The Good Thief, Neil Jordan’s most recent movie, appears from afar to be another Ocean’s Eleven; a stylish heist film. The film tracks a mastermind heist, led by Bob (Nick Nolte) a former thief turned gambler, who has of late been down on his luck. Seemingly trapped without alternatives, Bob agrees to form a plan to steal from the Monaco casino.
Filmed in Nice and Monaco, one may think Thief aspires to simulate the same kind of alluring beauty and aura of cool that Melville’s Bob le Flambeur, the monumental film it is based on, exudes. But those hoping to be awed and entertained by fast and cunning gangsters will be disappointed. The film does not spend time glamorizing the underworld; the main characters consist of seedy junkies and pimps. And Nick Nolte’s voice is about as melodic as Tom Waits with bronchitis. The other characters aren’t any more soothing, but are so marred by their accents that it is hard to make out what they’re saying. The conglomerate of European actors in the movie speaking outside of their native languages does not do much to help in this area.
Without Melville’s cinematographic harmony, the elements remaining from the original, like Bob’s chain-smoking, become conspicuous and ironic, and replace the suave gangsters’ mannerisms in the original film. Behind Chris Henges’ camerawork, when the film occasionally speeds up the shots, capturing bodies in motion, it only shows how purposefully ungraceful Jordan’s film really is.
It’s not that the film isn’t captivating; there are anecdotes and clever lines, which sometimes smooth out Jordan’s hard style. But the unpronounced structure, which floats from one scene to the next, detracts from the suspense. At times one nearly forgets that it’s a heist that the movie is following, rather than the formless lives of its actors.
Indeed, the film is less homage to Melville’s masterpiece than a revision of it. While the film takes doubling as one of its themes, inviting questions about originality and authenticity, it has a different focus than the original. The plot is less tightly woven and Jordan is not preoccupied with exposition. Even elements key to the original, like the luck that Bob clearly depends upon in Melville’s movie to stay one step ahead of the odds against him, and which he also uses to battle the uncertainties of an unknown fate, are more veiled and decentralized in Jordan’s remake.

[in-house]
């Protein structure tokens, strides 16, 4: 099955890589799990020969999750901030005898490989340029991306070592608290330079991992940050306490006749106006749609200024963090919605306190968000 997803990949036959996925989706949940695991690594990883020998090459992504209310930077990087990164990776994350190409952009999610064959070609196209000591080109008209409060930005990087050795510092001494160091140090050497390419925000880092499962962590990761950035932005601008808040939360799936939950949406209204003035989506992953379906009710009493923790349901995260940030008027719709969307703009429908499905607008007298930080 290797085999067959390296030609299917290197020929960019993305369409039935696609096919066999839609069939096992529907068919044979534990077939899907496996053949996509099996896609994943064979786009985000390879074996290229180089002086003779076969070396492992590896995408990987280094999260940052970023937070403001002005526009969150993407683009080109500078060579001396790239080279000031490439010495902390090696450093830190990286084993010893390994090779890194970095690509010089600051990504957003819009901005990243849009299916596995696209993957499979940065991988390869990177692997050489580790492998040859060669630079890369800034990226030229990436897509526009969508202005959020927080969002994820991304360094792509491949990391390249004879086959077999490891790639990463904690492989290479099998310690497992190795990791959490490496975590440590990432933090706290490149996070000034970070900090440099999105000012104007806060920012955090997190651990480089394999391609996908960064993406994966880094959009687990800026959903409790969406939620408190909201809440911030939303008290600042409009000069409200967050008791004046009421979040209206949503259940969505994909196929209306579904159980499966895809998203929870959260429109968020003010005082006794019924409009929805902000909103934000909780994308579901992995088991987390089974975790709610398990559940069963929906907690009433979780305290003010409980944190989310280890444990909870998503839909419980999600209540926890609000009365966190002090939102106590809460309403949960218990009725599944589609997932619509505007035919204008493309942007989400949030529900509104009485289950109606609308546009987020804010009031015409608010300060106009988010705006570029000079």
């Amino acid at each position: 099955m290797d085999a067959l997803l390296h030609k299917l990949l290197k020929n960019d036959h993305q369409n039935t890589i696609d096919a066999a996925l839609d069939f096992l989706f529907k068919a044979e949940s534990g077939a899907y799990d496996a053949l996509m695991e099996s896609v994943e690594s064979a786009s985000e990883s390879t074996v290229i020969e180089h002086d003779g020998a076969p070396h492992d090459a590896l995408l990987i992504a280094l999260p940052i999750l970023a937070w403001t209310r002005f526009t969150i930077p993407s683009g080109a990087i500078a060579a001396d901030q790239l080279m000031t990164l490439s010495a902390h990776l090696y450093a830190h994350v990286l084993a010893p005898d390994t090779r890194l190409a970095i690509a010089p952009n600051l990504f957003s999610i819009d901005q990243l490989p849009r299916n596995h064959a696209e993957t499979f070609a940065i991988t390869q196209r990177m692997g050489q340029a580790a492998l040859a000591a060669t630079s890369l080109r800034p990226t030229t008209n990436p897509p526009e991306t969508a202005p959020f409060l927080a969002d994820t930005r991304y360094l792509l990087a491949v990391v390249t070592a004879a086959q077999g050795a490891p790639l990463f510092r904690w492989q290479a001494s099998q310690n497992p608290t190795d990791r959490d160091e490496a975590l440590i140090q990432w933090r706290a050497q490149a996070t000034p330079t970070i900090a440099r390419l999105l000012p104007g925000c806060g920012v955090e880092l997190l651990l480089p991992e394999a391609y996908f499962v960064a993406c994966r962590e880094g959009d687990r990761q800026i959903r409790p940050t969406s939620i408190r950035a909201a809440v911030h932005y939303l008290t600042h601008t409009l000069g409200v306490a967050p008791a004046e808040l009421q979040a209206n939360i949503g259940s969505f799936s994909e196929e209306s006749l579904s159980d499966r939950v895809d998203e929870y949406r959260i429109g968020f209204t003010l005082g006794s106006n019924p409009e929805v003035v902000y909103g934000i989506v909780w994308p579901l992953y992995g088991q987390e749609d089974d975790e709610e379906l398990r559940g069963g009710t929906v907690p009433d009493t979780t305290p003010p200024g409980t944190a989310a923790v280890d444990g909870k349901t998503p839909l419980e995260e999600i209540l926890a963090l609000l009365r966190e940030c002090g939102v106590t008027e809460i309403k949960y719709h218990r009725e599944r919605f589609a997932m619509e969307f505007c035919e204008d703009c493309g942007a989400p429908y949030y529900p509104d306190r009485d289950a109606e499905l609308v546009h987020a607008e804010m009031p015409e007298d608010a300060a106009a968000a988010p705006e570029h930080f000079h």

It is not hard to figure out why Jordan chose Nolte to play his lead. As an actor who was once prominent but has since fallen from glory, Nolte is a perfect symbol for someone who’s washed up. Jordan’s Bob acts with the experience of a life already lived, and is driven more to nonchalance by his indifference than by Melville’s code of existence.
Even though Jordan has been known to work within different styles, the film is a stylistic departure from Jordan’s biggest splash, The Crying Game. While Game also used conventional modes of love that are portrayed in movies, and turned them inside out by inserting a drag queen, that movie’s plain style is substituted for a more manipulated one, which alters the light and color of the picture.
Ultimately, Jordan intelligently redoes a classic film that is credited as of the first New Wave movies. But Jordan would have benefited by leaving some of Melville’s appeal, or rewriting it in his own style so the film would have had a little more pizzazz. Even Crying Game had more charm through its minimalism and the development of its storyline. And straining to hear what is being said is never fun. But the movie is well cast nevertheless, and Jordan has great awareness of film history. In my mind, while he only partially delivered this time, Jordan is one of the most masterful filmmakers working today.
Archived article by Andrew Altfest